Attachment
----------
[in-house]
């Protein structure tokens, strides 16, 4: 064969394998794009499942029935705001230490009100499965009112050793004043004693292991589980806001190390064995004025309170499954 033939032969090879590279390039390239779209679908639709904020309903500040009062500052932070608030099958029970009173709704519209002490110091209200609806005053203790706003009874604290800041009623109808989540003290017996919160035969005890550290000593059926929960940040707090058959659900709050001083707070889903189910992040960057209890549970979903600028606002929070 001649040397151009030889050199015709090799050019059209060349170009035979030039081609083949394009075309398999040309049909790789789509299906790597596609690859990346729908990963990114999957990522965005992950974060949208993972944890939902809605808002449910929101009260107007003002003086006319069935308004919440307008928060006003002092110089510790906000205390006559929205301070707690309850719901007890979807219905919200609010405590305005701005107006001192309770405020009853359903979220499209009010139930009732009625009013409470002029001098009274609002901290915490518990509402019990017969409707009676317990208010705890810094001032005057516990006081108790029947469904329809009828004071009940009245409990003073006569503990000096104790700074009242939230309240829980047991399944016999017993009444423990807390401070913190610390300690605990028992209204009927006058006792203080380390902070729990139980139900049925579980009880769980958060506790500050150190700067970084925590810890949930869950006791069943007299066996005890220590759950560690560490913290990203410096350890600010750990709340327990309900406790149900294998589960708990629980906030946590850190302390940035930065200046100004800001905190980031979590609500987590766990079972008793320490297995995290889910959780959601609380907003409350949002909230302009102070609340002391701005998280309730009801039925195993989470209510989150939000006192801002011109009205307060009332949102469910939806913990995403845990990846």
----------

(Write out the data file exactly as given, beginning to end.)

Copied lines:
[in-house]
């Protein structure tokens, strides 16, 4: 064969394998794009499942029935705001230490009100499965009112050793004043004693292991589980806001190390064995004025309170499954 033939032969090879590279390039390239779209679908639709904020309903500040009062500052932070608030099958029970009173709704519209002490110091209200609806005053203790706003009874604290800041009623109808989540003290017996919160035969005890550290000593059926929960940040707090058959659900709050001083707070889903189910992040960057209890549970979903600028606002929070 001649040397151009030889050199015709090799050019059209060349170009035979030039081609083949394009075309398999040309049909790789789509299906790597596609690859990346729908990963990114999957990522965005992950974060949208993972944890939902809605808002449910929101009260107007003002003086006319069935308004919440307008928060006003002092110089510790906000205390006559929205301070707690309850719901007890979807219905919200609010405590305005701005107006001192309770405020009853359903979220499209009010139930009732009625009013409470002029001098009274609002901290915490518990509402019990017969409707009676317990208010705890810094001032005057516990006081108790029947469904329809009828004071009940009245409990003073006569503990000096104790700074009242939230309240829980047991399944016999017993009444423990807390401070913190610390300690605990028992209204009927006058006792203080380390902070729990139980139900049925579980009880769980958060506790500050150190700067970084925590810890949930869950006791069943007299066996005890220590759950560690560490913290990203410096350890600010750990709340327990309900406790149900294998589960708990629980906030946590850190302390940035930065200046100004800001905190980031979590609500987590766990079972008793320490297995995290889910959780959601609380907003409350949002909230302009102070609340002391701005998280309730009801039925195993989470209510989150939000006192801002011109009205307060009332949102469910939806913990995403845990990846």